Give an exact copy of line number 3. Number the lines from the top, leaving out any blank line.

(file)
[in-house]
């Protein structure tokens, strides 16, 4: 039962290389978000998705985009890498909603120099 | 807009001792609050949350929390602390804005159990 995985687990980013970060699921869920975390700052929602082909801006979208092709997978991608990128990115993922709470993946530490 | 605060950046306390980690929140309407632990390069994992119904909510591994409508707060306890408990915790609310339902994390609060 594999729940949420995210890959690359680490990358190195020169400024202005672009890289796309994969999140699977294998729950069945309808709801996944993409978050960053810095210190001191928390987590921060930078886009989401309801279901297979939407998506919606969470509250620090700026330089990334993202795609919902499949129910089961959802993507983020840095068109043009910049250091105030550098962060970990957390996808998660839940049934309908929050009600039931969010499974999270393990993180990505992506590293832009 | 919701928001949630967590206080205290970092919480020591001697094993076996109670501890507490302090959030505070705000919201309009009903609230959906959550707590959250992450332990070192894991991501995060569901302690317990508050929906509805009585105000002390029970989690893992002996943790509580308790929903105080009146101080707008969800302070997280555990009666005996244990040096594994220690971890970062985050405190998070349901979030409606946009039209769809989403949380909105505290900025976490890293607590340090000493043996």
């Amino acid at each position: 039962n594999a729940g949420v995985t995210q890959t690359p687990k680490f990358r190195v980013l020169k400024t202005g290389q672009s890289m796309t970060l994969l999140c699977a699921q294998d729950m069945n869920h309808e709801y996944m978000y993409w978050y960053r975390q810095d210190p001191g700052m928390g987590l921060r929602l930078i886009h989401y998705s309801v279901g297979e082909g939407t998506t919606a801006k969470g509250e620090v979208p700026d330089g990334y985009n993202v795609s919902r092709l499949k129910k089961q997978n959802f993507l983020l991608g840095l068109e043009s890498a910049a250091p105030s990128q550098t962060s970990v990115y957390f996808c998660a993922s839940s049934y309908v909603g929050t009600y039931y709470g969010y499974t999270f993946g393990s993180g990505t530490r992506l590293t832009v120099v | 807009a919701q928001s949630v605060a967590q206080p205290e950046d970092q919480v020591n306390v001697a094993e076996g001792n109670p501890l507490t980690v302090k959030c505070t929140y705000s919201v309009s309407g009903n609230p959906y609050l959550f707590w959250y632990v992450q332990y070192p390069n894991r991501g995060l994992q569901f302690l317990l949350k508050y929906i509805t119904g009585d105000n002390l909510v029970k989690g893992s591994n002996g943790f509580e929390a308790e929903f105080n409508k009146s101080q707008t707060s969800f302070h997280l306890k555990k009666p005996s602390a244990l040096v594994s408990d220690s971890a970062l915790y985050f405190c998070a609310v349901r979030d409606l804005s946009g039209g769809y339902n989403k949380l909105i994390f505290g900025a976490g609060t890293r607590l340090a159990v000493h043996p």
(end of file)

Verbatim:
């Amino acid at each position: 039962n594999a729940g949420v995985t995210q890959t690359p687990k680490f990358r190195v980013l020169k400024t202005g290389q672009s890289m796309t970060l994969l999140c699977a699921q294998d729950m069945n869920h309808e709801y996944m978000y993409w978050y960053r975390q810095d210190p001191g700052m928390g987590l921060r929602l930078i886009h989401y998705s309801v279901g297979e082909g939407t998506t919606a801006k969470g509250e620090v979208p700026d330089g990334y985009n993202v795609s919902r092709l499949k129910k089961q997978n959802f993507l983020l991608g840095l068109e043009s890498a910049a250091p105030s990128q550098t962060s970990v990115y957390f996808c998660a993922s839940s049934y309908v909603g929050t009600y039931y709470g969010y499974t999270f993946g393990s993180g990505t530490r992506l590293t832009v120099v | 807009a919701q928001s949630v605060a967590q206080p205290e950046d970092q919480v020591n306390v001697a094993e076996g001792n109670p501890l507490t980690v302090k959030c505070t929140y705000s919201v309009s309407g009903n609230p959906y609050l959550f707590w959250y632990v992450q332990y070192p390069n894991r991501g995060l994992q569901f302690l317990l949350k508050y929906i509805t119904g009585d105000n002390l909510v029970k989690g893992s591994n002996g943790f509580e929390a308790e929903f105080n409508k009146s101080q707008t707060s969800f302070h997280l306890k555990k009666p005996s602390a244990l040096v594994s408990d220690s971890a970062l915790y985050f405190c998070a609310v349901r979030d409606l804005s946009g039209g769809y339902n989403k949380l909105i994390f505290g900025a976490g609060t890293r607590l340090a159990v000493h043996p």